Test 1 study guide
Test 1 study guide Psych 160
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This 12 page Study Guide was uploaded by Ali Rivera on Saturday September 26, 2015. The Study Guide belongs to Psych 160 at James Madison University taught by Dr. Matthew Lee in Fall 2015. Since its upload, it has received 123 views. For similar materials see Life Span Development in Psychlogy at James Madison University.
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Date Created: 09/26/15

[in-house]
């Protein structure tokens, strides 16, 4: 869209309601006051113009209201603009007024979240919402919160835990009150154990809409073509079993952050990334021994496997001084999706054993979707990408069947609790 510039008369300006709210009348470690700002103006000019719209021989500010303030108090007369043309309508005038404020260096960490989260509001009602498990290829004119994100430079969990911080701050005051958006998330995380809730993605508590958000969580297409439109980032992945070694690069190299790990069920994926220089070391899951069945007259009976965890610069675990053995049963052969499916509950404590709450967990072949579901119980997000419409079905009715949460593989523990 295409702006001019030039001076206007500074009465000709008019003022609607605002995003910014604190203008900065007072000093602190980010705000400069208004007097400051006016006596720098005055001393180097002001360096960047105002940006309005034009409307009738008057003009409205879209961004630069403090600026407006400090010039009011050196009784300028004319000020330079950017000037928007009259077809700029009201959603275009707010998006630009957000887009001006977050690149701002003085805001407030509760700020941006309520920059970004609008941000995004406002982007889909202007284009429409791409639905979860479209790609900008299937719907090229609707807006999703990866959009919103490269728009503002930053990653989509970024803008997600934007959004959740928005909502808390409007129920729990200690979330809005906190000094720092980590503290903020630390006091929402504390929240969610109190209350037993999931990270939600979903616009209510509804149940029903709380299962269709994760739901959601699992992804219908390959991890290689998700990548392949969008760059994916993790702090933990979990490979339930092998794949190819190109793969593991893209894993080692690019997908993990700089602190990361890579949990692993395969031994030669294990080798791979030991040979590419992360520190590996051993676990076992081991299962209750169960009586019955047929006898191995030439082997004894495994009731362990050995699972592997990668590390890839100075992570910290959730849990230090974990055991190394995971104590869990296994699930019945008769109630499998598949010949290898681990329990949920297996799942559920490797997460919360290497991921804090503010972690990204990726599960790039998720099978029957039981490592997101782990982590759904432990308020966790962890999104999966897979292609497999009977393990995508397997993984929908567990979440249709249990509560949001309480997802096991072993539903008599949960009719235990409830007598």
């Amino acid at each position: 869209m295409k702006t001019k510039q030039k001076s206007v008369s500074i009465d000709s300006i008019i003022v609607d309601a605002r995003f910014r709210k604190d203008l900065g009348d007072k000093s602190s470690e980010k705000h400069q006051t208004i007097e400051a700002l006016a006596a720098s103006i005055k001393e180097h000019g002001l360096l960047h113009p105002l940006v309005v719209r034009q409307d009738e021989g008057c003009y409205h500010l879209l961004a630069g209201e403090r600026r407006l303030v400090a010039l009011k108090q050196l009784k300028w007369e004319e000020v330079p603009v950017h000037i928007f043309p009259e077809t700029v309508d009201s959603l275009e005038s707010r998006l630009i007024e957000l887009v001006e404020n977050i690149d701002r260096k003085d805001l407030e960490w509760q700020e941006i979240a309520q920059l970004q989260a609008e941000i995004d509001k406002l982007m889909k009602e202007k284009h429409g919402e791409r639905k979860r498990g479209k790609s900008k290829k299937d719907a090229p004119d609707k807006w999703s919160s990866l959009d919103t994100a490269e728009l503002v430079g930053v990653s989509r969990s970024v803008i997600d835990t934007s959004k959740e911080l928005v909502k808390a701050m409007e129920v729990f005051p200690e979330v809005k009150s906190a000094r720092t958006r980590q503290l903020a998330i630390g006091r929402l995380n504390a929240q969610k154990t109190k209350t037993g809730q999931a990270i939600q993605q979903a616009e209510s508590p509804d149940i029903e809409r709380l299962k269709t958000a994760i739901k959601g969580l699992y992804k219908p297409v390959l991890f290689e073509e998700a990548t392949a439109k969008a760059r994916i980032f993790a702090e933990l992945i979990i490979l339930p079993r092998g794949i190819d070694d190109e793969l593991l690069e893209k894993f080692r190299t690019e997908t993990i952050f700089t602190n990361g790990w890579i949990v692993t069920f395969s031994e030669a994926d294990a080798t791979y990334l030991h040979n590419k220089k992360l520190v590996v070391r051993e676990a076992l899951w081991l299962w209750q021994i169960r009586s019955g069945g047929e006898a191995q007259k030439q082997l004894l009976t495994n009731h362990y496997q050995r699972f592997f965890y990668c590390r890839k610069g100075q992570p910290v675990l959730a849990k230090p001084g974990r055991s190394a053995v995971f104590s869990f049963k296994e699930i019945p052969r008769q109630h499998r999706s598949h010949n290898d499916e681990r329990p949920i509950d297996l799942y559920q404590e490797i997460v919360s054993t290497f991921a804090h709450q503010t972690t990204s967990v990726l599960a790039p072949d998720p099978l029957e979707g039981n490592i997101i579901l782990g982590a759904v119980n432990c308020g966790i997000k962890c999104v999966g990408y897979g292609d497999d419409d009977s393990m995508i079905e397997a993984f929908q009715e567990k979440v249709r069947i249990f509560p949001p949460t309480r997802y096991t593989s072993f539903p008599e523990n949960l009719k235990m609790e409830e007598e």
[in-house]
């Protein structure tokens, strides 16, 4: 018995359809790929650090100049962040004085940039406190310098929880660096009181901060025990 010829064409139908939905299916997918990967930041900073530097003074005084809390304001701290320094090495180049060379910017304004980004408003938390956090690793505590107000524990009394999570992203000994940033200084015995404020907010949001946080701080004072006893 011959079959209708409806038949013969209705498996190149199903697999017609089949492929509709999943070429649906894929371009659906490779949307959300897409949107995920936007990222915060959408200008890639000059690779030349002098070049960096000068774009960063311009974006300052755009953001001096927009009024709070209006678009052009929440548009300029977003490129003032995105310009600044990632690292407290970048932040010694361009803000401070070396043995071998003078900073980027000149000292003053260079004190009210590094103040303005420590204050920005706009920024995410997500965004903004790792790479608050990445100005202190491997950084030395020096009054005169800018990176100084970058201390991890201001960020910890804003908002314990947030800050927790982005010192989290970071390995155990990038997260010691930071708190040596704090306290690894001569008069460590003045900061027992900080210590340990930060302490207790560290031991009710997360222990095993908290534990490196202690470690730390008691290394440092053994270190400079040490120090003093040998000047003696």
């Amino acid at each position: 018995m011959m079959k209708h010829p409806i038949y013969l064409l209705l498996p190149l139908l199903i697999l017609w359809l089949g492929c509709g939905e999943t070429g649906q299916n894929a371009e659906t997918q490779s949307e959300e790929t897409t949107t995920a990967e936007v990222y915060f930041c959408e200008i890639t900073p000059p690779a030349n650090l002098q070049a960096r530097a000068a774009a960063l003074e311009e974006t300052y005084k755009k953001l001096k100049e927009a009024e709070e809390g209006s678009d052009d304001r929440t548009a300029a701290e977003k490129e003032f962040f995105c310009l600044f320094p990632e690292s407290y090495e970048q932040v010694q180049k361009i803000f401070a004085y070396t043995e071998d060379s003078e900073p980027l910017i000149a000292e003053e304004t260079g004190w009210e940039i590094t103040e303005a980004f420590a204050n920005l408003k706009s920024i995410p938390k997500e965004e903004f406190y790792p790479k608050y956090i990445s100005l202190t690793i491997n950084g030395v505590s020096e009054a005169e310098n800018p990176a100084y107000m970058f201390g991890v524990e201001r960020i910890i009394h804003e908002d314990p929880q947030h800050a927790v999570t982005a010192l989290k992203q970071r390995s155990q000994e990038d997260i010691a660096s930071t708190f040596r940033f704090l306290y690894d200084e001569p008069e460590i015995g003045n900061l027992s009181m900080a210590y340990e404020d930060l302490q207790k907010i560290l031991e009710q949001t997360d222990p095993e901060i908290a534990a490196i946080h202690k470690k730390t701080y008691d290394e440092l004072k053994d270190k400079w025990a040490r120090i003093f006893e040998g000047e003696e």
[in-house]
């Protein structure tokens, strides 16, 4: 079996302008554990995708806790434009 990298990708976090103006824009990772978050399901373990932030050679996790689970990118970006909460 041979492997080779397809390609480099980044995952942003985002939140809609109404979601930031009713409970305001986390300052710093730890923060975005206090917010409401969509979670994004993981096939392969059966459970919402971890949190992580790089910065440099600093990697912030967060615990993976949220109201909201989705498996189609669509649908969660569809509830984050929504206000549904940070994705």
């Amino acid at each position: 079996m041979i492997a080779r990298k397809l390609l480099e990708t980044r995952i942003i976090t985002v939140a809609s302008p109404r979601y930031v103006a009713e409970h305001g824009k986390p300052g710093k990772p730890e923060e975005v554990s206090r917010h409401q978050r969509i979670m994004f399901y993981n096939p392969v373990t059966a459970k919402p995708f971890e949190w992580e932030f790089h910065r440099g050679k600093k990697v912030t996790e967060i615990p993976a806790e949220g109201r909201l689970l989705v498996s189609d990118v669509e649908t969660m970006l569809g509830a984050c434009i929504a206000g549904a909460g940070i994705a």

Test 1 Study guide Periods of Development Prenatal period conception to birth Infancy birth to 1824 months Early childhood 2 5 years Middle to late childhood 611 years Adolescence 1012 years Early adulthood 20s 30s Middle adulthood 40s60s Late adulthood 60s70s to death Define age in lifespan Chronological age how old you are age Biological age biological capacity physically Psychological age psychological capacity maturity Social age relative role expectation expected at their age Characteristics Lifelong continuous process Multidirectional somethings will get better or worse Wrinkles bones personality Multidimensional the ABCs Affect emotional changes Behavioral how to change your behavior Cognitive how do the thoughts change Multidisciplinary look to other places for information Historicalcontextual impact you World War 1 2 911 Obama becoming president HistoricalContextual Changes 1 historygraded 911 can t bring more than 302 of fluids 2 agegraded period drivers license different for everyone 3 sociocultural cultural differences quinceanera 4 nonnormative life event unusual events that effect you as a person Key Debates in Lifespan Development 1 When to look Historical focus on children GStanley Hall all phases are worthy of study Paul Baltes 1987 2 Nature vs Nurture Genetics vs Your Environment Always goes both ways 3 Is change continuous or discontinuous Continuous gradual change New words height IQ Discontinuous changes by stages How you think and feel 4 Universal vs context specificity Universal all try or do the same thing Context how you do it is different beauty US gt lipstick Africa gt lip plate 5 Philosophical roots are we born good or bad Original Sin born with the urge to be bad Adam and Eve s sin is within us Tabula Rasa blank slate John Locke Innate Goodness born to share and be nice Rousseau Eastern Philosophy always good and bad times Confucianism Taoism Five theoretical approaches Psychodynamic behavior by inner forces generally unconscious Behavior observing behavior and outside stimuli in the environment Cognitive focuses on the processes that allow people to understand Humanistic natural capability to make decisions on their own Contextual relationship between individuals and their physical cognitive personality and social words STUFFDNT Psychodynamic theories of development Sigmund Freud s 1917 psychoanalytic psychosexual theory unconscious determines personality and behavior ID I want it now Superego Nice people don t do that Ego Compromise The ego uses defense mechanisms to reduce anxiety by unconsciously distorting reality projection rejection repression Five stages of psychosexual development 1 Oral Interest in oral gratification from sucking eating mouthing biting 2 Anal Gratification from spelling and withholding feces coming to terms with society s controls relating to toilet training 3 Phallic Interest in the genitals coming to terms with Oedipal conflict leading to identification with samesex parent 4 Latency sexual concerns largely unimportant 5 Genital Reemergence of sexual interests and establishment of mature sexual relationships Erik Erikson s psychosocial theory of development 1950 1968 Development continues into late adulthood Personality Behavioral theories The approach suggesting that they keys to understanding development are observable behavior and outside stimuli in the environment Classical conditioning Operant conditioning Social Cognitive learning theory Classical Conditioning Atype of learning in which an organism responds in a particular way to a neutral stimulus that normally does not bring about the type of response controlling a persons environment can produce virtually any behavior Operant Conditioning A form of learning in which a voluntary response is strengthened or weakened by its association with positive or negative consequences BF Skinner 1938 Punishment Reinforcement Behavior modification extinguishing behavior SocialCognitive theory or Learning Theory Learning by observing the behavior of another person Observational learning watching someone else Vicarious reinforcement wanting to feel pleasure for doing something well When we see the behavior of a model being rewarded we are likely to imitate that behavior Albert Bandura 1986 Learning in 4 steps 1 an observer must pay attention and perceive the most critical features of a model s behavior 2 the observer must successfully recall the behavior 3 the observer must reproduce the behavior accordingly 4 must be motivated to learn and carry out the behavior Cognitive Theories of Development Jean Piaget 1954 Constructivist active Fixed stage model Schema basic building block of information Assimilation taking new information and incorporate it into existing ideas Accommodation create a new or modify a new schema Lev Vygostsky Social Cognitive or Sociocultural theory 1962 Emphasized social development culture and language Development is continuous Cultural Scripts sequence of behaviors Information Neuroscience Information Processing Approaches models that seek to identify the ways individual take in use and store information Human brain is a hardware The environment provides software Cognitive Neuroscience Approaches that examine cognitive development through the lens of brain processes Consider internal mental processes but they focus specifically on the neuroscience activity that underline thinking problem solving and other cognitive behavior Provided clues to the signs of Autism the brains of children with the disorder shaw explosive dramatic growth in the first year of life making their heads significantly larger than those of children without the disorder Humanistic perspective The theory contending that people have a natural capacity to make decisions about their lives and control their behavior Each individual has the ability and motivation to reach more advanced levels of maturity and people natural seek to reach their full potential Emphasizes free will the ability to make choices and come to decisions about their lives instead of relying on societal standards Contextual perspective The theory that considers the relationship between individuals and their physical cognitive personality and social words Bioecological approach the perspective suggesting that different levels of the environment simultaneously influence individuals 5 levels 1 Microsystem everyday immediate environment homes caregivers friends and teachers Level which most traditional work in child development had been directed 2 Mesosystem connects the various aspects of the microsystem Binds children to parents students to teachers employees to bosses friends to friends Direct and indirect influences that bind us to another 3 Exosystem broader influences Local government the community schools places of worship and the local media Each of these institutions can have an immediate and major impact on personal development and each affects how the microsystem and mesosystem operate 4 Macrosystem Larger cultural influences of an individual including society in general types of governments religion and political value systems and other broad encompassing factors 5 Chronosystem underlies each of the previous systems It involves the way the passage of time historical events and more gradual historical events changes affects children s development Research Methods Scientific Method the process of posing and answering questions using careful controlled technique that include systematic orderly observations and the collection of data Major Steps 1 identifying questions of interest 2 formulating an explanation 3 carrying out research that either lends support to the explanation or refutes it Hypothesis a prediction stated in a way that permits it to be tested Operational definition quantification of a variable If you are texting the effects of texting during class on student test grades Independent Variable what is being tested or manipulated Dependent Variable the outcome Ethics in Research Treat participants with respect Protection from harm Informed consent Especially for vulnerable populations Any deception must be justifies Confidentiality and privacy Debriefing Avoiding ethnic gloss assuming everyone from an area behaves the same Sample the group of individuals studies random sampling Stratified sampling try to balance the sample Population welldefined group about which we will draw conclusions from the sample Experimental research designs Examine cause and effect Control group and experimental groups Correlational research research that seems to identify whether an association or relationship between two factors exists Experimental research research designed to discover relationships between various factors Research Methods Naturalistic observation go to the site and observe their behavior Case study indepth study of one person Phineas Gage 18th C Ethology become or live with the subject Analogue studies another organism and test affects Psychophysiological method using data to test their theory Survey research take surveys Triangulate take data from different sets Research design Longitudinal design research in which the behavior of one or more participation in a study is measured as they are measure change over time Seven Up Apted 1964 present The Termites Study Crosssectional design research in which people of different ages are compared at the same point in time measure differences at one time point between cohorts comparing freshman sophomore junior senior Sequential design research in which researchers examine a number of different age groups over several points in time measure age effects regardless of cohorts measure cohort effects over time Attrition when people drop out of your experiment Evolutionary psychology Darwin s natural selection 1859 evolution favors organisms of a species best adapted to survive and reproduce Extended childhood helps develop larger brains Result of genetic inheritance from our ancestors traits and behavior that are adaptive for promoting the survival of our species have been inherited through natural selection Behavioral genetics Genetics help explain how chromosomes get transmitted Genotype the genetic constitution of an individual organisms Phenotype observable characteristics as a result of genotypes Trillions of combinations Must involve some interaction with nutrients proteins and the environment Sex of the child chromosome pair 23 Contributed by the biological father XX girl XY boy Monozygotic twins identical genes and zygotes Dizygotic twins two ovum cells two sperm cells more common in couples using fertility drugs 10 Principle of dominance Punnet square Dominant trait the one trait that is expressed when two competing traits are present Recessive trait a trait within an organism that is present but is not expressed Polygenic inheritance Genetic deviations and disorders Xlinked and Y linked diseases mutations Down syndrome chromosome 21 has extra 3 not 2 Prenatal testing Ultra sound sonography week 7 Chronic villus sampling week 1013 risk of miscarriage 1 Amniocentesis is weeks 1520 can pick up cells from prior pregnancy if had an abortionmiscarriage Behavioral genetics estimate the contributions of 3 main factors Genes Shared environment factors Nonshared environment factors Scarr s 19931998 naturenurture correlations Passive nothing changes Evocative parents are changing the environment Active nichepicking children seek out environments they find compatible Research Methods Experimental breeding isolating chromosomes parts of brain Identical and fraternal studies Adoption studies family studies Heritability of differences among a population on some attribute due to genetic factors The most heritable Physical eg height weight 6086 in identical twins Personality traits 50in identical twins IQ 4050 and up in identical twins in older age shared environments explained 0 psychological disorders concordance rate in identical twins 48 fraternal 17 Prenatal development Germinal 2 weeks Embryonic 6 weeks Fetal 30 weeks Germinal period After fertilization zygote gt blastocyst attaches to uterine wall cell differentiation begins organ that connects fetus to mother s nutrients is formed placenta Embryonic period Organogenesis Endoderm inner most layer Mesoderm middle layer circulatory system muscle bone reproductive organs Ectoderm outer layer brain and spinal cord Fetal stage Bodily growth Second trimester Myelination speeds up connection between nerves and muscle etc rapid brain development and Lateralization cel differentiation hormones differentiate sex Third trimester most active movement and coordinated responses Maternal drug use Thalidomide used for anxiety Birth control Fertility pills Nicotine speeds up fetal heart linked to ADHD MR and miscarriage Teratogens factor that can impact fetal heart maternal drug use alcohol maternal diet and nutrition maternalpaternal age and health Indirect teratogens stress lack of education bad environment Birth Stage 1 oxytocin is released induces contractions cervix stretches and opens contraction 810 minutes apart first pregnancy 12 24 hours Stage 2 head moves through cervix and birth canal pushing phase first time lasts 6090 minutes Episiotomy surgery that increase the room in the vagina Stage 3 Afterbirth Placenta umbilical cord membranes detached and expelled 3 minutes Medicated methods of birth Analgesics relieves pain Anesthetics produce numbness epidural Oxytocics help produce contractions Alternative methods of child birth lamaze breathingimagery The Bradley Method husbandcoached nonmedical birth Doula nonmedical or midwife medical caesarean delivery c section Hypnobirth Water birth Massage acupuncture music therapy especially in East Asian mothers Neonatal environment Appearance should look pinkish not blue Pulse active heart beat Grimace should flinch or wince Activity crying legs kicking Respiration breathing Transition from fetus to newborn baby is covered in vernix cases umbilical cord is cut stress APGAR test Other complications Us infancy mortality 0007 Preterm 12 and LBW 7 1 cause of infant mortality linked to stress tobacco other drugs Age of viability youngest age the infant survive out of the womb 22 weeks Chapter 3 outline Physical Growth and Change Physical growth Infancy Infancy is birth to the second birthday 20 Cm long weighs 7 75lb age 1 22lb and 30in Girls are generally shorter and weight less Asian babies tend to be slightly smaller while African American babies are slightly bigger then North American Caucasian babies Circadian rhythm when you wake up and go to sleep State degree of awareness an infant displays to both internal and external stimulation each change in state brings about an alternation i the amount of stimulation required to get the infant s attention Early childhood Girls and boys have similar weight height Growth hormone deficiency pituitary gland defect Middle late childhood slow consistent growth 2 3 in taller 8 7lb per year Adolescence Girls begin 1012 years old height spurt age 12 35in or 9cm per year0 Boys begin age 1214 years old height spurt age 13 41 in or 104cm per year Primary and secondary sex chromosomes Heredity ethnicity hormones weight Body image 67 grade and girls are the same two phases Adrenarche hormonal changes in adrenal glands Gonadarch development of reproductive organs Menarche menstrual cycle at 12 Spermarche or Semenarche ejaculation at 13 Early adulthood Peak muscle tone and strength joint functioning Peak disguises bodily harms New aches and sagging Senescence primary aging Middle adulthood Muscle height and weight loss Increase in chronic disease Osteoporosis affect 9 loss of calcium and bone mass Osteoarthritis joint aches due stop loss of cartilage Hypertension high blood pressure 2 out of 3 people have this Stroke 3rd or 4th leading cause of death loss of blood flow to the brain Prevention exercise Body Growth The Brain and the Neuron Endocrine System regulate metabolism tissue function Musculature System of muscles in a body Respiratory System allows a person to breathe Nervous System nerve cells and fibers transmit nerve impulses The CNS brain and spinal cord Dendrites detect Axon away Myelin Synapse Billions of Neurons Great plasticity responsiveness to experience Blooming and pruning if not in use or needed it s cutoff languages Increased myelination Increased laterization localization of function or activity on one side of the body in preference to the other Corpus callosum helps communicate between right and left brain Expenence Left brained analytic thought math organized and systematic Right brained holistic thought intuition creativity move randomly from one task to the other Most rapid growth in frontal cortex age 36 Verbal and spatial ability up age 612 Sex differences and links to autism nature and nurture Adolescent prefrontal cortex planning ahead and understanding the consequences Amygdala processing significant emotions like fear and guilt These parts of the brain aren t developed fully in 18 years olds Motor development Infant and childhood motor development Reflexes Stepping reflex holding a baby over the ground and will start kicking Sucking reflex when hungry they will start to suck on the air Grasping reflex when born their reaction to something in their palm is to grab it Gross Motor Skills larger coordinated motor skills kicking jumping punching Fine Motor Skills smaller coordinated motor skills holding a pen typing Dynamic Systems Theory Esther Thelen Skills emerge through interacting with the environment motivation and reinforcement individual physical development Saddlebags study tied different weights of saddlebags to infants and put them in different environment They knew how to adjust for the different weight Potty training just 25 trained at 18 months 60 at 3 years no one rule Handedness preference emerges by age 5 prediction from sleep side in infancy to what hand you write with Art scribbling gt shape gt design gt pictorial Biological and Physical Development Sensation and Perception Sensation stimulation of sensory receptions Perception interpretation of what is sensed giving meaning to sensations Constructivist approach actively engaging trying to interpret environment Nativist approach born with sensory precipitous to help take in info Vision Infancy Newborn vision is 20600 by 6 was 2020 Color discrimination by month 12 Size and shape Size constancy size a constant Shape constancy same shape regardless of how nearfar 4 months Depth perception visual cliff Face preference new colors Childhood Signs of vision problems Blindness visual activity being 20200 after connection Symptoms of colorblindness emerge sexlinked condition 8 of men less than 1 of women vision screening in grade school Adolescence Figureground processing person examine stimulus field examine most impresses important stimulus Adulthood sensory thresholds increase vision activity weakens dark adaptation takes longer Puebyopia loss of near vision Glaucoma fluids build up in back of eye narrow vision field Cataracts cloudiness near outer layer of eye Agerelated macular degeneration most common cause of blindness 60lt retina weakness over time Hearing Infancy Newborns require closer louder sounds Sound Localization where source of the sound is Otitis media disorder caused by infection of middle ear up to 13 of US infants Childhood Hearing loss 12 of US schoolage population Adolescence Tinnitus long lasting ringing sensation after exposure to loud sound Adulthood Puesbyeusis inability to detect higher pitched stimuli Difficulty in sound localization Men vs Women 50 age 75 having hearing loss many don t know Smell and Taste prenatally can babies taste yes Fetal face study lnfant Discriminating mother s breast pad Pleasant vs Unpleasant tastes innate sweet tooth Late adulthood Significantly reduced sensitivity lntermodel perception or multimodel perception developmental advantages Affordances stimulus provides to learn